During the journey of the last 14 months I’ve gone back and forth between loving the learning that comes from true solitude and feeling very alone.

I’ve found (again!) that being a loaner gives time to wonder and sit in the silence where everything is… and in that silence we are never alone.

Beauty and silence…

 

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A few weeks ago I went on an awesome treetop adventure course, climbing, tightrope walking, and zip-lining more than sixty feet off the ground. To make it all the way through the course without falling required a combination of balance, strength and creativity. Fortunately for anyone who thought they lacked sufficient balance, strength, or creativity, we all wore a harness tethered to a safety cable that kept us from falling more than a few feet towards our untimely demise.

I had a great time, moving from obstacle to obstacle without giving one thought to my wellbeing. After completing the first section, one of the instructors asked me to come to the front of the line. I didn’t understand why and felt bad for “cutting in line”, but the enthusiastically sweet instructor welcomed me on to the second half of the course with a huge smile and said “Go have fun!” To my amazement the entire second half of the course was empty – wide open and waiting for me.

The instructor had noticed my comfort on the first half of the course and how much time I spent waiting for others to cautiously cross the obstacles. He set me free on the second half and seemed to enjoy watching me fly through almost as much as I enjoyed doing it, playing like a carefree kid.

What struck me as interesting to think about was how different this experience might have been if I had attempted it without a harness. Even though in the end I never fell or made use of any of the safety equipment, I suspect much of my attention probably would have been focused on not falling to my death and I most likely would have had a lot less fun.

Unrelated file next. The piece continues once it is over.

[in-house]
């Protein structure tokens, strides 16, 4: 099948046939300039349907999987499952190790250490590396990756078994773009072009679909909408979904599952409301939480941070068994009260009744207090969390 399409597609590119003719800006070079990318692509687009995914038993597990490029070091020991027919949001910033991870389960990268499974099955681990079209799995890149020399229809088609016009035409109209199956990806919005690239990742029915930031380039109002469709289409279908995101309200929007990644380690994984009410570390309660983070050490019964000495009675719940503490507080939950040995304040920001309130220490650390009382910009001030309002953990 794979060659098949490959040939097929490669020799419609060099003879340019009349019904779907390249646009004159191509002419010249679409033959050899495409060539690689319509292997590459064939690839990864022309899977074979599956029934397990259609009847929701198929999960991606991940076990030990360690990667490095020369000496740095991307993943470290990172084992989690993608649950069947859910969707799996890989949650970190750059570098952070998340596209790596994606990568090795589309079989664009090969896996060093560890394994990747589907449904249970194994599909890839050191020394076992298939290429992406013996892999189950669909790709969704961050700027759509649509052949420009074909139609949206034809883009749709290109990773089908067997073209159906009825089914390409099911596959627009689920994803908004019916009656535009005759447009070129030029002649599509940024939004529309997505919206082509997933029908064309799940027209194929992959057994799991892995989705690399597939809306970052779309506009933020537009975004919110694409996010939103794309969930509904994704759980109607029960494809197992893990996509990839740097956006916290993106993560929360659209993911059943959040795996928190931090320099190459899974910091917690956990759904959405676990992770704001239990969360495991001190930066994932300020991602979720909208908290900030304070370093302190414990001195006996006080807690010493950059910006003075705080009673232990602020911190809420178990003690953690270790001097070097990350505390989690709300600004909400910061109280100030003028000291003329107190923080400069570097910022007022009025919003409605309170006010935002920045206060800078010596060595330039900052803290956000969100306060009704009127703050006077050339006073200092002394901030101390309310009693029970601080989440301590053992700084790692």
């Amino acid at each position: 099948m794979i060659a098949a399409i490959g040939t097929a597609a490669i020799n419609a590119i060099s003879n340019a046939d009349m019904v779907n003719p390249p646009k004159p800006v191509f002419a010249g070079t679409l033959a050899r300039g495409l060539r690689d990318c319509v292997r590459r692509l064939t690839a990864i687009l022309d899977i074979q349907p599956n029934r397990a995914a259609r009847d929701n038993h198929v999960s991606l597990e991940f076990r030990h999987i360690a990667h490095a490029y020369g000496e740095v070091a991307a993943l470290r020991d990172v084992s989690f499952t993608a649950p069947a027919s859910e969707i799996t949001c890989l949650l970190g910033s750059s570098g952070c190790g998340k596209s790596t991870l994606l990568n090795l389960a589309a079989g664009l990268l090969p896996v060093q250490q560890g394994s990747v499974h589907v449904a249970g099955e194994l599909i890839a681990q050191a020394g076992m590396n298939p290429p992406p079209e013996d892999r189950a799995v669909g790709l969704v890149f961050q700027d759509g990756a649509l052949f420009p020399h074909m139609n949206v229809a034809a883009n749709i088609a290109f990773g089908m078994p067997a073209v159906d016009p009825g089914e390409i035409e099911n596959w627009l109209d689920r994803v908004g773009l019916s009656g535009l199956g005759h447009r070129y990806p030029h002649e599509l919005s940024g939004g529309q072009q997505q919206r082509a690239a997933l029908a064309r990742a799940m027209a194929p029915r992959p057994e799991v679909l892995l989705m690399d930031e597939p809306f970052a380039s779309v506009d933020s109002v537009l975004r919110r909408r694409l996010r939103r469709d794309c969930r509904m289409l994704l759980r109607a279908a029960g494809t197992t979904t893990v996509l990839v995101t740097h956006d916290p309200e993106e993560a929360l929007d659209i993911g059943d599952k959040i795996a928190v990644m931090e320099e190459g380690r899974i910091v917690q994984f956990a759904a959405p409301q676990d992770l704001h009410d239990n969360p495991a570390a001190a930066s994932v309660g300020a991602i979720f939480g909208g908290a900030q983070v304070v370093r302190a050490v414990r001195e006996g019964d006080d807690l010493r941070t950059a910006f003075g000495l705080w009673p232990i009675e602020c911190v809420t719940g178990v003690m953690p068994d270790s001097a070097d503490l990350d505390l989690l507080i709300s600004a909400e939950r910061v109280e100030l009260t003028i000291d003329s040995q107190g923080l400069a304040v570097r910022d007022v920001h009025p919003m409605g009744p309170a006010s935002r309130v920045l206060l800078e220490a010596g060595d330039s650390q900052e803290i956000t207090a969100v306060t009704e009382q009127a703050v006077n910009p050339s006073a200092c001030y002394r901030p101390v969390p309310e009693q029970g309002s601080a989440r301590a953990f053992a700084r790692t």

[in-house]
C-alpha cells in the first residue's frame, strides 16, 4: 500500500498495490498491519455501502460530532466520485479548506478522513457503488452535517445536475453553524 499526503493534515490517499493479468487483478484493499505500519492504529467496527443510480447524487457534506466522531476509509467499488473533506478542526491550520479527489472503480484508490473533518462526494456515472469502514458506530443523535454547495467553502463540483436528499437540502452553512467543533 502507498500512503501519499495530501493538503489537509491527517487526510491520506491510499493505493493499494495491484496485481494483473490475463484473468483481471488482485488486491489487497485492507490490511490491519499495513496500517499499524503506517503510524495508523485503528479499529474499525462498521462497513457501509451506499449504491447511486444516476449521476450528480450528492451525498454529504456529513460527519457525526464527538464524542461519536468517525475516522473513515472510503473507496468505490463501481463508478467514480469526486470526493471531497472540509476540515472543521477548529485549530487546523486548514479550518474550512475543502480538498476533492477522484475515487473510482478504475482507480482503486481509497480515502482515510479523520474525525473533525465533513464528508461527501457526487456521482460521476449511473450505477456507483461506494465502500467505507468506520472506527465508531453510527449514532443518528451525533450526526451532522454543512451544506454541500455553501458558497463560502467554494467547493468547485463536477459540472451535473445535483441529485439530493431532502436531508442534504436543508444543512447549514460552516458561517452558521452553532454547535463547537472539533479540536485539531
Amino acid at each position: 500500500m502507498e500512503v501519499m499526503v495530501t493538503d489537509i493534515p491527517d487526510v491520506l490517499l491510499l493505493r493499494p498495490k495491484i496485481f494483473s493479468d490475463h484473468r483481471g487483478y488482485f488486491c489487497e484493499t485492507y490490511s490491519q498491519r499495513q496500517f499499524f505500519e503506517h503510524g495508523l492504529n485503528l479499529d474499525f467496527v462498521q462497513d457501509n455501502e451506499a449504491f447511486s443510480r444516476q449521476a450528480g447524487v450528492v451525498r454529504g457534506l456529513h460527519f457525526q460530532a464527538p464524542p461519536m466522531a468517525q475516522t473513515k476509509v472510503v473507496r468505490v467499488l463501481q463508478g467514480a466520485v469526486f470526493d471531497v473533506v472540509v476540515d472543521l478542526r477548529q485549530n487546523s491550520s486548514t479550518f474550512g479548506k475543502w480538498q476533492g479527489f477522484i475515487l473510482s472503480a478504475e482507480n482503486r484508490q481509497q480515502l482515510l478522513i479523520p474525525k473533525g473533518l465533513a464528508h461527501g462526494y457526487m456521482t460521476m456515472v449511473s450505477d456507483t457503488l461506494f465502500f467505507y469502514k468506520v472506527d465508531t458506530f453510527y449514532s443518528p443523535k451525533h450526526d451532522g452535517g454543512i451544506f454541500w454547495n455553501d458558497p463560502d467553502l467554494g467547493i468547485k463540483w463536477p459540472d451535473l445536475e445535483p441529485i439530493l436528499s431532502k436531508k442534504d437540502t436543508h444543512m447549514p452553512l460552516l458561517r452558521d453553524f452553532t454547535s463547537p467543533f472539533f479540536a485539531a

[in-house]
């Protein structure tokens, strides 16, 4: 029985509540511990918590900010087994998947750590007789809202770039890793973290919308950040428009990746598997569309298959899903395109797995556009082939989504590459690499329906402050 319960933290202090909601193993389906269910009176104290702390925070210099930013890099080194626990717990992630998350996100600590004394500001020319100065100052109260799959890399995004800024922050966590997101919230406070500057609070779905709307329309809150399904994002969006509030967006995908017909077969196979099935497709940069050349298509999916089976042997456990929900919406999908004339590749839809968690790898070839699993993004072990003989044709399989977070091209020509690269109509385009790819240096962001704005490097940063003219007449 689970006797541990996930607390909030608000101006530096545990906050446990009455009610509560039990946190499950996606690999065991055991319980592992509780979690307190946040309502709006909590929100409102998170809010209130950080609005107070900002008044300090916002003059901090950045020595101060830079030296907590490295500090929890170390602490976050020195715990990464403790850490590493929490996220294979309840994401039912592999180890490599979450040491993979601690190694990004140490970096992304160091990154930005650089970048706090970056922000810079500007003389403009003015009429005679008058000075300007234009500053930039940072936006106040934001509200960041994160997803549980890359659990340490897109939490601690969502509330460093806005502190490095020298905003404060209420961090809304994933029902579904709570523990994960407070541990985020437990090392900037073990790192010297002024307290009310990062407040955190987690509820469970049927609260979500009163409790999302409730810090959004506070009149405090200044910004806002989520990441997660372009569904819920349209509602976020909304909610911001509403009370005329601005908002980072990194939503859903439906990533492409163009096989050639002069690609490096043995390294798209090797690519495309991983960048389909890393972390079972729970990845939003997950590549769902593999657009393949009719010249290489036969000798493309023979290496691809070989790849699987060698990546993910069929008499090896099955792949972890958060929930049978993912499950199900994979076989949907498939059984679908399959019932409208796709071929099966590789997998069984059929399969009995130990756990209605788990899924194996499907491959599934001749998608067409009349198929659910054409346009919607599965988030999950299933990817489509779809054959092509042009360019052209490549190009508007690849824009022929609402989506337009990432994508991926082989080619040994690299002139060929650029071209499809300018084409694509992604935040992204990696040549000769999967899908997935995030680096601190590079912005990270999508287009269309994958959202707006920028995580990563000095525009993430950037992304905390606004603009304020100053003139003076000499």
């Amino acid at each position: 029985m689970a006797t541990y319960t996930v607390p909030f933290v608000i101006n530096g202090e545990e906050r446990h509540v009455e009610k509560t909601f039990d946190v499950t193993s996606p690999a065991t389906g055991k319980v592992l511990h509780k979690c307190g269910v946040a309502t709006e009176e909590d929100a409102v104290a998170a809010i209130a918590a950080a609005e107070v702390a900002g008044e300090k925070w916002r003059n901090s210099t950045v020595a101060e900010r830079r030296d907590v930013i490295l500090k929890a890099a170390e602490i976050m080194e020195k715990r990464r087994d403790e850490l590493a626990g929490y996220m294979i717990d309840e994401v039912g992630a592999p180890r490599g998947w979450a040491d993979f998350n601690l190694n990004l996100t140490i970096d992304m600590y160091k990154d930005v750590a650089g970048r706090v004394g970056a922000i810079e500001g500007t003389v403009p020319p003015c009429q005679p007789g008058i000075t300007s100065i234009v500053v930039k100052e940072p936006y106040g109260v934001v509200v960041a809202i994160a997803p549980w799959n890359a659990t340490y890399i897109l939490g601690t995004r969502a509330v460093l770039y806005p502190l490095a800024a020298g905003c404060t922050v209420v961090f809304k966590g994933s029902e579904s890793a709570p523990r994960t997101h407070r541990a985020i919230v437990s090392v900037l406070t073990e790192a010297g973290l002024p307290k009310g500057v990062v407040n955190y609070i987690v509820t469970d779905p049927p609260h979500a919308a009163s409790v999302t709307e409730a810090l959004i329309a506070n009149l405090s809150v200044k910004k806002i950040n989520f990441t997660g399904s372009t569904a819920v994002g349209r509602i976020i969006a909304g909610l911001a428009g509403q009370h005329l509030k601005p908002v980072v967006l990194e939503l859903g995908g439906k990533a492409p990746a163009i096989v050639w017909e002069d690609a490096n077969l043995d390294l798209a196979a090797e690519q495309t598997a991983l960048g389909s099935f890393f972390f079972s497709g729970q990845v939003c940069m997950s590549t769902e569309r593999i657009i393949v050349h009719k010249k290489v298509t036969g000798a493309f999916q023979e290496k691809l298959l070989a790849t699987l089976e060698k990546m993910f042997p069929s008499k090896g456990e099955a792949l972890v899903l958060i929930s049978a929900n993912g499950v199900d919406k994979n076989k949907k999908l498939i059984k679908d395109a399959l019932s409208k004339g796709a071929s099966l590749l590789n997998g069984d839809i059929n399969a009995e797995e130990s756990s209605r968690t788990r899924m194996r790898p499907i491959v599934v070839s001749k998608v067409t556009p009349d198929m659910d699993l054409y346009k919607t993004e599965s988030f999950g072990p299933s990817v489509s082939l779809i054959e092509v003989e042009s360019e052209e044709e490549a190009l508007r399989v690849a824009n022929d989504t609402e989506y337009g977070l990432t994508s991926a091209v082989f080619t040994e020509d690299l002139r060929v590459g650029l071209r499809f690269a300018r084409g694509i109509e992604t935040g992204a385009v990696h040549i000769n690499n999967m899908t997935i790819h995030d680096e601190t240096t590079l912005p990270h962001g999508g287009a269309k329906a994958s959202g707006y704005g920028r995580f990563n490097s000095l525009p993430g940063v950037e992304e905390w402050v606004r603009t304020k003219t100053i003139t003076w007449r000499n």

Trusting the Equipment

Imagine yourself strolling down a narrow sidewalk without a care in the world. Now, imagine walking down that same narrow sidewalk 1,000 feet in the air. Notice the difference?

Many of the participants were tentative and clinging to the cables throughout the course instead of simply letting go and using their body to balance naturally. While watching them I thought: “Man, this would be so much easier for them if they trusted the equipment!”

Then just last week in Athens, Greece I had almost the opposite experience. While on a walk in a park I came across a beautiful towering tree that begged to be climbed. Its branches were broad and perfectly spaced all the way up to the top. Before I had time to think, the tree climbing kid inside of me was up amongst the branches. Like a monkey, I began easily climbing up. But the higher I got, the more worried thinking I had. In reality, the tree was just as simple to climb 35 feet up in the air as it was when I was only a few feet off the ground, but I began to think more and more about the “what ifs.” Just as I suspected when I was on the adventure course, without the safety equipment I began to worry more about falling than enjoying the experience.

Remember, when I did the adventure course I had the safety equipment, but never needed it. On the tree, I didn’t have any equipment. So while I had full confidence on the lower branches, I experienced significant unease on the higher ones.

Here’s the point:

It wasn’t the tree that caused me to experience the uneasiness; it was my imagination running wild. I was overthinking. The higher I got in the tree the heavier my thinking got, and as you can probably imagine that feeling wasn’t helpful at all.

To me the equivalent of “trusting the equipment” in life is an unconquerable faith in the future. What if we knew the universe always had our back?  Imagine having a celestial carabiner attached to the cable of life and no matter what happened you’d be safe. Sure, life throws us obstacles and challenges involving balance, strength and creativity. That’s just life. When we have an unconquerable faith in the future we can zip along through the course of life really enjoying the ride.